(Photo: REUTERS/ Joshua Roberts)
Complex. Complicated. Confusing. Beyond comprehension. Two prominent Democrats used these words this week to describe the Affordable Care Act, or "Obamacare."
One of those Democrats, Sen. Jay Rockefeller (D-W.V.), was one of the key architects of the law. The other, Health and Human Services Secretary Kathleen Sebelius, is in charge of implementing the law.
"I believe that the Affordable Care Act is probably the most complex piece of legislation ever passed by the United States Congress. Tax reform obviously has been huge too, but up to this point it is just beyond comprehension," Rockefeller said Tuesday at a Senate Finance confirmation hearing, according to The Washington Examiner's Paul Bedard.
Rockefeller also warned Marilyn Tavenner, who has been appointed to serve as the administrator of the Centers for Medicare & Medicaid Services, that the ACA is "so complicated and if it isn't done right the first time, it will just simply get worse."
Sebelius was speaking at a Monday forum hosted by the Harvard School of Public Health and Reuters.
When asked about the challenges of implementing the ACA, Sebelius said, "I think that, probably, no one fully anticipated, when you have a law that phases in over time, how much confusion that creates for a lot of people."
Sebelius also expressed disappointment in the fact that there are some who continue to believe that the ACA is a bad law and do not want it to be implemented. After the U.S. Supreme Court upheld most of the law and Barack Obama was re-elected, she expected the law's opponents to begin supporting it.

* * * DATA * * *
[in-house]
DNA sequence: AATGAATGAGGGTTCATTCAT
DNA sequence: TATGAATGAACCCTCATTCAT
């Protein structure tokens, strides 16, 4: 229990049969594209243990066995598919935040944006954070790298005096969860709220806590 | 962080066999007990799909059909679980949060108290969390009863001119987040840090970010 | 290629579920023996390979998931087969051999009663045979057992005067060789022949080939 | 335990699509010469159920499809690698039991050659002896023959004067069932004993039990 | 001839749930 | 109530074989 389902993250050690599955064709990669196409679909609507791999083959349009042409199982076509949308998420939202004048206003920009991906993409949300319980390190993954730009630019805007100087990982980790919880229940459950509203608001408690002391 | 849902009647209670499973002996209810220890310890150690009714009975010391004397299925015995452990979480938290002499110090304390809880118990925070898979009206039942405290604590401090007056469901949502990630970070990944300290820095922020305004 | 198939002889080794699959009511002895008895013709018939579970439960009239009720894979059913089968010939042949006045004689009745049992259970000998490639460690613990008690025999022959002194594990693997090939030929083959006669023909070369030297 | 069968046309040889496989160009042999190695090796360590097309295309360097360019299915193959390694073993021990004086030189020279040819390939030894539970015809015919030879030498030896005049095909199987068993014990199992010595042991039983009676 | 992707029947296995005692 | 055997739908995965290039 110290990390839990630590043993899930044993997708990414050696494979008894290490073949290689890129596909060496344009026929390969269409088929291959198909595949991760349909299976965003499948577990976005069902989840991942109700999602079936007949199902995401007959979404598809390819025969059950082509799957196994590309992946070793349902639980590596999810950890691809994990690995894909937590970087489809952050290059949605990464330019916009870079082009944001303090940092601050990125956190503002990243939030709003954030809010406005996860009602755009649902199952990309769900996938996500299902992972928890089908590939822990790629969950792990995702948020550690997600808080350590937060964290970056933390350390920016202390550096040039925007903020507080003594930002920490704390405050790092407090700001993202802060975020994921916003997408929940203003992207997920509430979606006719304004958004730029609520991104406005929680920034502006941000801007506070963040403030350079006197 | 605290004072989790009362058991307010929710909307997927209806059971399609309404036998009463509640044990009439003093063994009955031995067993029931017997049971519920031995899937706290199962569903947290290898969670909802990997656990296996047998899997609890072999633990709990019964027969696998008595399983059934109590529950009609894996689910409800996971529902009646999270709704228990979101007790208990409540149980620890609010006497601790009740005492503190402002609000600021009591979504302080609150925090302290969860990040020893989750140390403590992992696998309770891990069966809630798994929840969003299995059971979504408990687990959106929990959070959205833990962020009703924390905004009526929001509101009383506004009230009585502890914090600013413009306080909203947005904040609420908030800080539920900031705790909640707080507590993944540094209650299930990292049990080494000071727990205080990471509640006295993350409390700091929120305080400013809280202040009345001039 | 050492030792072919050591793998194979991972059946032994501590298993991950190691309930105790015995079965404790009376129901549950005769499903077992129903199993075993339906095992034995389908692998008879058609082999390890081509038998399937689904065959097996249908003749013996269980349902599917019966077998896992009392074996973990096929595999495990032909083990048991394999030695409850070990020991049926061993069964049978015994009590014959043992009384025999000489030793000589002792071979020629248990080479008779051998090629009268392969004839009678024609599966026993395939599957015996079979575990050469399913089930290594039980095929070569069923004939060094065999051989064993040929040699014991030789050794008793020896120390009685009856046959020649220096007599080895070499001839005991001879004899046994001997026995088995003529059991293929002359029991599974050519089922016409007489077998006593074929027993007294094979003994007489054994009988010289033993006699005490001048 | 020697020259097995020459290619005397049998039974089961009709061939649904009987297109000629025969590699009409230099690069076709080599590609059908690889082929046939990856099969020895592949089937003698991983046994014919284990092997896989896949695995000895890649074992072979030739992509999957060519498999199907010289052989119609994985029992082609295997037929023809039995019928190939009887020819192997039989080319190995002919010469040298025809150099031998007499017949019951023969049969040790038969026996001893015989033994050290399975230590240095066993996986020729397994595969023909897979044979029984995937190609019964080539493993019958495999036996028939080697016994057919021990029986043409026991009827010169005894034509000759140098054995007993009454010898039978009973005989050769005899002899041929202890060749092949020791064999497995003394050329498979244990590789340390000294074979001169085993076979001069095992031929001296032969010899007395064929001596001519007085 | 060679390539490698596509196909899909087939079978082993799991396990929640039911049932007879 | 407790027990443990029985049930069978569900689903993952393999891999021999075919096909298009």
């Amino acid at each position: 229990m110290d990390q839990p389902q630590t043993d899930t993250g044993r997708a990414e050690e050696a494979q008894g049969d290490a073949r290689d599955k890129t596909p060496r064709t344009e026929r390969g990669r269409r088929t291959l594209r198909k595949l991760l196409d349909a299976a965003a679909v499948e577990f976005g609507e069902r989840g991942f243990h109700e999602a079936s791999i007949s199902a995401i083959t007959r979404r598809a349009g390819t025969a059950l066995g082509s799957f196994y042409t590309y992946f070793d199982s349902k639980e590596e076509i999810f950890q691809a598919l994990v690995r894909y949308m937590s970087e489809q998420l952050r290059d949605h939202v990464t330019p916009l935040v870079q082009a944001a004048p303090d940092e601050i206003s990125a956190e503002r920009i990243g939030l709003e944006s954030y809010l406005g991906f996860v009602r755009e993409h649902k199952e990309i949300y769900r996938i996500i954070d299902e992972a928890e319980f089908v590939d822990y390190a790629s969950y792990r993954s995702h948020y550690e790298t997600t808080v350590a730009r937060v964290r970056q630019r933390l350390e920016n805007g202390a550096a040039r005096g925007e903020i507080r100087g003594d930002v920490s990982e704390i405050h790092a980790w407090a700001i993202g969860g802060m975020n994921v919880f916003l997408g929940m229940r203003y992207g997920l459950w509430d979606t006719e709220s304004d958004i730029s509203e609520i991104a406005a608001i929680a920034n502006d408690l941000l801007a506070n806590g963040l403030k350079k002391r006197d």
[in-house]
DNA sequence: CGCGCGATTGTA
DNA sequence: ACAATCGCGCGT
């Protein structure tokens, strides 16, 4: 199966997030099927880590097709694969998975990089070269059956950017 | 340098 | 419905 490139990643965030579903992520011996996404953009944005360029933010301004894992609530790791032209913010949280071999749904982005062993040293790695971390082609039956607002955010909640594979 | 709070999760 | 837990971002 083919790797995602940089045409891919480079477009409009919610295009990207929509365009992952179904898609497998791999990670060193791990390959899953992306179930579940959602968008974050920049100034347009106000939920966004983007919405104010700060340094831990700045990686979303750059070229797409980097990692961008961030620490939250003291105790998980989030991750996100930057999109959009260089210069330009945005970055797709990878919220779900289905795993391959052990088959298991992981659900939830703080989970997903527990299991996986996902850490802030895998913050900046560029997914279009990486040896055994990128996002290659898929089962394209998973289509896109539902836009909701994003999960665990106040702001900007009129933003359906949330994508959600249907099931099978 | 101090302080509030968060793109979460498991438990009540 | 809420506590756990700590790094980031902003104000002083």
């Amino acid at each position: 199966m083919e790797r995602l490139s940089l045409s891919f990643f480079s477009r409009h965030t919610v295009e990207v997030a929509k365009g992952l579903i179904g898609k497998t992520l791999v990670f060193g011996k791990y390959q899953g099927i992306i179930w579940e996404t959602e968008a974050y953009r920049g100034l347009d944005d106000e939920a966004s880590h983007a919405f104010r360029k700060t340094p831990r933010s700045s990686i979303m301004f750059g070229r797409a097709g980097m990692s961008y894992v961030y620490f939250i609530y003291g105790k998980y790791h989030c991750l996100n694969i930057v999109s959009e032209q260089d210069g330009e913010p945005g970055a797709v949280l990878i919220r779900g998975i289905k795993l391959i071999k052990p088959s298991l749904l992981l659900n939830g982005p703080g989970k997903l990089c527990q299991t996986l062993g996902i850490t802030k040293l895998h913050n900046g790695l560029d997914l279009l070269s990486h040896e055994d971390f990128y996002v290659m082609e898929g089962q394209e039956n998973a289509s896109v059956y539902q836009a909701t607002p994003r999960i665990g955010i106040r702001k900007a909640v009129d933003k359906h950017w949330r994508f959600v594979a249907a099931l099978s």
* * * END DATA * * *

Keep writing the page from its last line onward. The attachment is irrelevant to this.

"The politics has been relentless and continuous. ... There was some hope that once the Supreme Court ruled in July and then once an election occured there would be the sense that, this is the law of the land, let's get on board, let's make this work. And yet, we find ourselves still having, sort of, state by state political battles. And, again, creating what I think is a lot of confusion," she complained.
During the debate over passage of the ACA, one criticism was that it would be too complicated. Some of the alternatives that were suggested at the time, such as providing vouchers or individual tax deductions for the purchase of health insurance, were advocated, in part, for their simplicity.
The ACA has run into a series of difficulties in its implementation. The 2,700 page bill already has 17,000 pages of regulations, and counting.
In 2011, HHS decided it had to abandon implemenation of the CLASS program, which was supposed to be a source of revenue to help pay for the ACA. There have been dozens of lawsuits over Sebelius' birth control mandate. Some Republican governors have decided not to implement the Medicaid expansion. Many states have opted to have the federal government implement the health care exchanges. And, many businesses appear to be opting to no longer offer health insurance for their employees and pay the penalty instead (which is actually just a tax, according to the Supreme Court); this, in turn, will place even greater strain on the government-run exchanges.